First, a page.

Thursday, December 2, 2021
“We don’t really know that we have things in common until we get to know each other,” Hallie said.
Set on the streets and waterfront area of Old Town, Alexandria, the short film involved the girls doing the project as a punishment of sorts for doing something in school, similar to the brat-pack classic “The Breakfast Club,” from the 1980s. “I love that movie,” said Hallie. The girls went from the waterfront to the Torpedo Factory, where they remembered an experience years ago when they were younger. An argument ensued, and the fledgling actresses gave stress on camera their best shot.
The cast included Sophia Webster, who is a sophomore at West Potomac High School, Jasmine Williams, who is home schooled, and Charlotte Benson who is a classmate of Hallie’s at Bishop Ireton. The co-producer was Ella Schmutz, the screenwriter was Olivia Dedham, and Hallie’s father, Brett Crawford, did some of the camera work and editing.
At school, the Cappies Theater Award program was announced, and it included an award for films too, so that gave Hallie the inspiration to make a movie and possibly submit it for a Cappie. “That got me really interested,” she said.
Before shooting last winter, they planned it out, and held a casting call to find the rest of the cast, and pulled it all together. It was a lesson in perseverance, her father Brett Crawford said. “A fun experience but a challenging one,” he said.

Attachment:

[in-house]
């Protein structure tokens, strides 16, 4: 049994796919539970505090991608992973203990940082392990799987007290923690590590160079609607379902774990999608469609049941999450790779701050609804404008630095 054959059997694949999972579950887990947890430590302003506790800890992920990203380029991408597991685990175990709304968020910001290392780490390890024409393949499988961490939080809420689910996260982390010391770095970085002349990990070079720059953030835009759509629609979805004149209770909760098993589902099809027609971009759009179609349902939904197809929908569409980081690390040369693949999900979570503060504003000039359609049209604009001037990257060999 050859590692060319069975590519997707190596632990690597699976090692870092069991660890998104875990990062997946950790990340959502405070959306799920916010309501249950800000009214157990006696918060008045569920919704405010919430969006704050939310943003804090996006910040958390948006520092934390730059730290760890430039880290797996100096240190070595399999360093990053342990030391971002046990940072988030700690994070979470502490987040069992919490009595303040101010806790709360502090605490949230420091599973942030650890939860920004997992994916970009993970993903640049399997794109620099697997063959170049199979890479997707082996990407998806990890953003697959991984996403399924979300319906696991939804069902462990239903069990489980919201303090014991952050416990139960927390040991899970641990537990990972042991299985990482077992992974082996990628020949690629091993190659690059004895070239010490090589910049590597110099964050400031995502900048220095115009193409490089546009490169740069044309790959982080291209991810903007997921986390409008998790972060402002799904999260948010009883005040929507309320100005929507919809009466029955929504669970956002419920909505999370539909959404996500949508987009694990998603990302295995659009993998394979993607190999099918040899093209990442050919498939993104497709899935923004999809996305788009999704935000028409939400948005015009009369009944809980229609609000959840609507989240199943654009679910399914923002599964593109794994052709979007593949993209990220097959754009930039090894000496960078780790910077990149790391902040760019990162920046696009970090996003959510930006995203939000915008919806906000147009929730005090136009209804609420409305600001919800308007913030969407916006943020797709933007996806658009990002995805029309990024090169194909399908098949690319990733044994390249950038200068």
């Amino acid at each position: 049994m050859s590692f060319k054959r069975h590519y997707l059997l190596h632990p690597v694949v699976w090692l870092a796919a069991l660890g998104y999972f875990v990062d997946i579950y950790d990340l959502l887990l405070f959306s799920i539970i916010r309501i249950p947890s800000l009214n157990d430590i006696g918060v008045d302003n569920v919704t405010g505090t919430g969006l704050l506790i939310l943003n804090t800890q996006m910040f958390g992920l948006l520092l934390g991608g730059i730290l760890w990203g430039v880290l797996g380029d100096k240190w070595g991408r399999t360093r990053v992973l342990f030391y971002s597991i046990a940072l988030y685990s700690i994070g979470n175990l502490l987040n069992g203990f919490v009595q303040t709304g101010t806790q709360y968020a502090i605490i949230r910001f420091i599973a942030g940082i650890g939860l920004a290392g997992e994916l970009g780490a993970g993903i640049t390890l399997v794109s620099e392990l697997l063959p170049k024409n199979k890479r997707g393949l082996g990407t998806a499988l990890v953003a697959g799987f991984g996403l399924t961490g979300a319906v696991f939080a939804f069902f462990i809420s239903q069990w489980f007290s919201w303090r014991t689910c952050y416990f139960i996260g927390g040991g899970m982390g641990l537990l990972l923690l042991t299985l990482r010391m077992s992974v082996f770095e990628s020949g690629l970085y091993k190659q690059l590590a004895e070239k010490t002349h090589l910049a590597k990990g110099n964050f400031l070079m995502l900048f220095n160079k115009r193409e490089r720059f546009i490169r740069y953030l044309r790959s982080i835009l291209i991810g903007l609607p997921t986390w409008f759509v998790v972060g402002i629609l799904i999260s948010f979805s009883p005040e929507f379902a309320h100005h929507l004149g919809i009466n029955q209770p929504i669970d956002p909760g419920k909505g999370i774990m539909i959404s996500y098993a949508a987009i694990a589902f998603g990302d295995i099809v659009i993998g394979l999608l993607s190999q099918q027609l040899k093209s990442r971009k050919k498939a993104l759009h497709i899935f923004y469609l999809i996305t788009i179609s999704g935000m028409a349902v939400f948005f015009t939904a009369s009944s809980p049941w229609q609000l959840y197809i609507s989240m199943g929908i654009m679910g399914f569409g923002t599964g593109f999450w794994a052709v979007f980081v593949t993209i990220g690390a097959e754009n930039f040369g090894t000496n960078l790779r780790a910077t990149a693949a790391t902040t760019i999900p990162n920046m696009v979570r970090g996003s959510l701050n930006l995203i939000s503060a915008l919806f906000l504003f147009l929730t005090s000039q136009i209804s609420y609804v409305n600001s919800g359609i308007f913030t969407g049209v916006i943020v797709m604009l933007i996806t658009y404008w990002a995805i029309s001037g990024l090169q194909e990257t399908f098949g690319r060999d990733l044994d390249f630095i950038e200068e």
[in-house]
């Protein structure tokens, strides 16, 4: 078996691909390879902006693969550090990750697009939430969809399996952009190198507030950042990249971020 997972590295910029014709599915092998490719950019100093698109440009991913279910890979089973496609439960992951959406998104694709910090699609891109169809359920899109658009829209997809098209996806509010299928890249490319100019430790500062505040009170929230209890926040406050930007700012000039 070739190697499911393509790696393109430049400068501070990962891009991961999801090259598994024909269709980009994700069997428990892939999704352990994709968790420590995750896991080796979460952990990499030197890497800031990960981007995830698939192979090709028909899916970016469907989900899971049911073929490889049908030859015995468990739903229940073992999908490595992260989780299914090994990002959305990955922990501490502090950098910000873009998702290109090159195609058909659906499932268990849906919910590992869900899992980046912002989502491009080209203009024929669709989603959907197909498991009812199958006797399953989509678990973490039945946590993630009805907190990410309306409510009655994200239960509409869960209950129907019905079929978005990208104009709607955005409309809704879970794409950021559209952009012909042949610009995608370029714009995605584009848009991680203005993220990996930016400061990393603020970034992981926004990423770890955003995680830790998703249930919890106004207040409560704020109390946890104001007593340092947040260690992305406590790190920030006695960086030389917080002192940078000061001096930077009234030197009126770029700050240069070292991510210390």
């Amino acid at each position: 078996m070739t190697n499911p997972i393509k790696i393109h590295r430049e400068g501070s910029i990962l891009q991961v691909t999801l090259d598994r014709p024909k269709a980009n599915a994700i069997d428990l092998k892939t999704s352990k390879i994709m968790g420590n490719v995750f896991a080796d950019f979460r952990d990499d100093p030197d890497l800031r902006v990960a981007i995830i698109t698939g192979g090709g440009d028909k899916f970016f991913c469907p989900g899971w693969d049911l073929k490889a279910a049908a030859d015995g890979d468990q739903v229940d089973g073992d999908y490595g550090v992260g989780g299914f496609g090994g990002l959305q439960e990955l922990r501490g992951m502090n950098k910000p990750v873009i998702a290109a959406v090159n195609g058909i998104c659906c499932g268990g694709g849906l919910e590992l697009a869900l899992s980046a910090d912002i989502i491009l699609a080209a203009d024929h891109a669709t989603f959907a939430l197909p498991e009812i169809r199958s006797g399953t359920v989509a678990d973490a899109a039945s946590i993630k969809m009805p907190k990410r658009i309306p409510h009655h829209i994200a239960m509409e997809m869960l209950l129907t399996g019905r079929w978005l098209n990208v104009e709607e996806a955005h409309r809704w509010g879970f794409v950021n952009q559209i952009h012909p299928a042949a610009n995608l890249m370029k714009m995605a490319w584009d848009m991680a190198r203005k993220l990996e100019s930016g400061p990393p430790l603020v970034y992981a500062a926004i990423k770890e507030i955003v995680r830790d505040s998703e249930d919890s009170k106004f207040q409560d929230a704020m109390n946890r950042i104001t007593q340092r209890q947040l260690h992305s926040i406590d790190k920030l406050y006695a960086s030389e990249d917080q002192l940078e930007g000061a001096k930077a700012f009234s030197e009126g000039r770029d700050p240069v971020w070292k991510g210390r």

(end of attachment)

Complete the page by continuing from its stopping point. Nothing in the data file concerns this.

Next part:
For one thing, they started filming in February, but as they got into spring, flowers bloomed and trees got leaves, so the background was changing. This presented a challenge since the plot is all set in one day. “This required some creative editing,” he said. “It was something that everyone enjoyed,” he added.
There was a dance scene to some non-descript music so there weren’t copyright issues, and arguments and thoughts that were expressed covertly, but all worked out in the end. One thing they didn’t have was a stage director that ran around with a storyboard, mapping out the scenes. The cell phone worked for that. “We watched the dance scene on our phones,” Hallie said.
Hallie noticed a film festival was happening in the city, so she looked into it. “I got excited about it,” she said.
Cell Phone Cinema
Technology makes filmmaking more accessible to everyone these days, since just about everything can be captured with the cell phone. “Filmmaking is no longer a Hollywood-studio-only enterprise,” noted Patti North, executive director at the Alexandria Film Festival.
"That's one of the reasons the film festival exists--to give independent filmmakers an audience for independent films. Hence our motto ‘celebrating independents,’ North said.
Although Hallie has achieved a lot by being in the Alexandria Film Festival at the age of 15, another teen named Julia Hocker was in the festival a few years ago. Hocker’s first film was a winner in the Burke & Herbert Bank "Lights, Camera, Save" competition, and she went on to produce others.Click here to see "The Homework Club."